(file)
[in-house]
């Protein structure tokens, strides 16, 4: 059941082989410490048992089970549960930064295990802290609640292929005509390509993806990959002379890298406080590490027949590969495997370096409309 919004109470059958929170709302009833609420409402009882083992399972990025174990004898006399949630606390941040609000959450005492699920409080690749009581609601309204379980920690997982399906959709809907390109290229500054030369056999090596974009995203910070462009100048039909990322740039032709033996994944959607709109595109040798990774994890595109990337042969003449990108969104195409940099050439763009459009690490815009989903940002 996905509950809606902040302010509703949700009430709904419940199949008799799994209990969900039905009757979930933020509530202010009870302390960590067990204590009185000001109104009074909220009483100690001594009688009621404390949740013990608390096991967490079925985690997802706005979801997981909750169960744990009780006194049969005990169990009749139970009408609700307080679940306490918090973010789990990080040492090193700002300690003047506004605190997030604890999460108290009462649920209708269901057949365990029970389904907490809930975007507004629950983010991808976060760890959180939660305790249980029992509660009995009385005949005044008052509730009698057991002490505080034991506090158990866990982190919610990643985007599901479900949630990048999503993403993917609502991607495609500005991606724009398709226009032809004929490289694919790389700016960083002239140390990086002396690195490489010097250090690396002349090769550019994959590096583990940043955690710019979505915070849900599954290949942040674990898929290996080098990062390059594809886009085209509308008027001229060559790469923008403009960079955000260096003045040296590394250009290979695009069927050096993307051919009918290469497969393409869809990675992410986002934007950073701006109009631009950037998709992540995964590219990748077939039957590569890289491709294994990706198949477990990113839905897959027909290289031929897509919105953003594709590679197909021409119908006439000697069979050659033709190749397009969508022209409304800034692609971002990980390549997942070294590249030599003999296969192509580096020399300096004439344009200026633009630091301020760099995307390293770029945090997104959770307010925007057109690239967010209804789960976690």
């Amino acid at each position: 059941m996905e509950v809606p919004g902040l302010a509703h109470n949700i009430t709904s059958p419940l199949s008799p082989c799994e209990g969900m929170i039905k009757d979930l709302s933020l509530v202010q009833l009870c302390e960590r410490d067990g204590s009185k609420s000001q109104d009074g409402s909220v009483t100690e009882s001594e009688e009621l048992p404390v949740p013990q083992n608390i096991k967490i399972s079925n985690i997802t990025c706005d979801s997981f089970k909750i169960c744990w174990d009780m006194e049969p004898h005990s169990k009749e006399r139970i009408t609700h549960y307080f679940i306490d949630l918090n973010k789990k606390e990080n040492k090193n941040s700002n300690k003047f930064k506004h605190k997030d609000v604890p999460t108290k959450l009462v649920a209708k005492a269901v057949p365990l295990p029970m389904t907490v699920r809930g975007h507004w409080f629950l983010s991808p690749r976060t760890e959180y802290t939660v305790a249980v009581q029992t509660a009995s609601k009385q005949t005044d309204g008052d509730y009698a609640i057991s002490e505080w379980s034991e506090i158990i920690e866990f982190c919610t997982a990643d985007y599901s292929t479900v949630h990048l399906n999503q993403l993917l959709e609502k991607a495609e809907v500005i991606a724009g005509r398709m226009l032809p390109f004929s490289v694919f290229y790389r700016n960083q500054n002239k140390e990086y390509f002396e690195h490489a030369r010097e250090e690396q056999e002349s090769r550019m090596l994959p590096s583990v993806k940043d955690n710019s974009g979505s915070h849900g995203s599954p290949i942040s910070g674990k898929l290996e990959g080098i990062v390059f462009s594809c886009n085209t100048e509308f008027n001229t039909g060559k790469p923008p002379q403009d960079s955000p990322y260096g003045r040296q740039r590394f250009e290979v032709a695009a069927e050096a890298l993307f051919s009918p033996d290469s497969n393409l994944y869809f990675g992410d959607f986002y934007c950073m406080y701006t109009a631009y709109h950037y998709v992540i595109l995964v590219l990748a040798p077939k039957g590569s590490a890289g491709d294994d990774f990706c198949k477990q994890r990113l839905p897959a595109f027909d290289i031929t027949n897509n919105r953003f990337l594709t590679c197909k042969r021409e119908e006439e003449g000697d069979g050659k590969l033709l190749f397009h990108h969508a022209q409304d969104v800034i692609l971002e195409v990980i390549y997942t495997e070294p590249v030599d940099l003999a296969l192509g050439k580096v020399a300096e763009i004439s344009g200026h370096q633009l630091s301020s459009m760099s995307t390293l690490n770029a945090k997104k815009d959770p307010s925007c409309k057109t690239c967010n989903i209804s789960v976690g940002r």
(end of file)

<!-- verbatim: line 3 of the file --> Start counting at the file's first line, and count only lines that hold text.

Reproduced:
């Amino acid at each position: 059941m996905e509950v809606p919004g902040l302010a509703h109470n949700i009430t709904s059958p419940l199949s008799p082989c799994e209990g969900m929170i039905k009757d979930l709302s933020l509530v202010q009833l009870c302390e960590r410490d067990g204590s009185k609420s000001q109104d009074g409402s909220v009483t100690e009882s001594e009688e009621l048992p404390v949740p013990q083992n608390i096991k967490i399972s079925n985690i997802t990025c706005d979801s997981f089970k909750i169960c744990w174990d009780m006194e049969p004898h005990s169990k009749e006399r139970i009408t609700h549960y307080f679940i306490d949630l918090n973010k789990k606390e990080n040492k090193n941040s700002n300690k003047f930064k506004h605190k997030d609000v604890p999460t108290k959450l009462v649920a209708k005492a269901v057949p365990l295990p029970m389904t907490v699920r809930g975007h507004w409080f629950l983010s991808p690749r976060t760890e959180y802290t939660v305790a249980v009581q029992t509660a009995s609601k009385q005949t005044d309204g008052d509730y009698a609640i057991s002490e505080w379980s034991e506090i158990i920690e866990f982190c919610t997982a990643d985007y599901s292929t479900v949630h990048l399906n999503q993403l993917l959709e609502k991607a495609e809907v500005i991606a724009g005509r398709m226009l032809p390109f004929s490289v694919f290229y790389r700016n960083q500054n002239k140390e990086y390509f002396e690195h490489a030369r010097e250090e690396q056999e002349s090769r550019m090596l994959p590096s583990v993806k940043d955690n710019s974009g979505s915070h849900g995203s599954p290949i942040s910070g674990k898929l290996e990959g080098i990062v390059f462009s594809c886009n085209t100048e509308f008027n001229t039909g060559k790469p923008p002379q403009d960079s955000p990322y260096g003045r040296q740039r590394f250009e290979v032709a695009a069927e050096a890298l993307f051919s009918p033996d290469s497969n393409l994944y869809f990675g992410d959607f986002y934007c950073m406080y701006t109009a631009y709109h950037y998709v992540i595109l995964v590219l990748a040798p077939k039957g590569s590490a890289g491709d294994d990774f990706c198949k477990q994890r990113l839905p897959a595109f027909d290289i031929t027949n897509n919105r953003f990337l594709t590679c197909k042969r021409e119908e006439e003449g000697d069979g050659k590969l033709l190749f397009h990108h969508a022209q409304d969104v800034i692609l971002e195409v990980i390549y997942t495997e070294p590249v030599d940099l003999a296969l192509g050439k580096v020399a300096e763009i004439s344009g200026h370096q633009l630091s301020s459009m760099s995307t390293l690490n770029a945090k997104k815009d959770p307010s925007c409309k057109t690239c967010n989903i209804s789960v976690g940002r």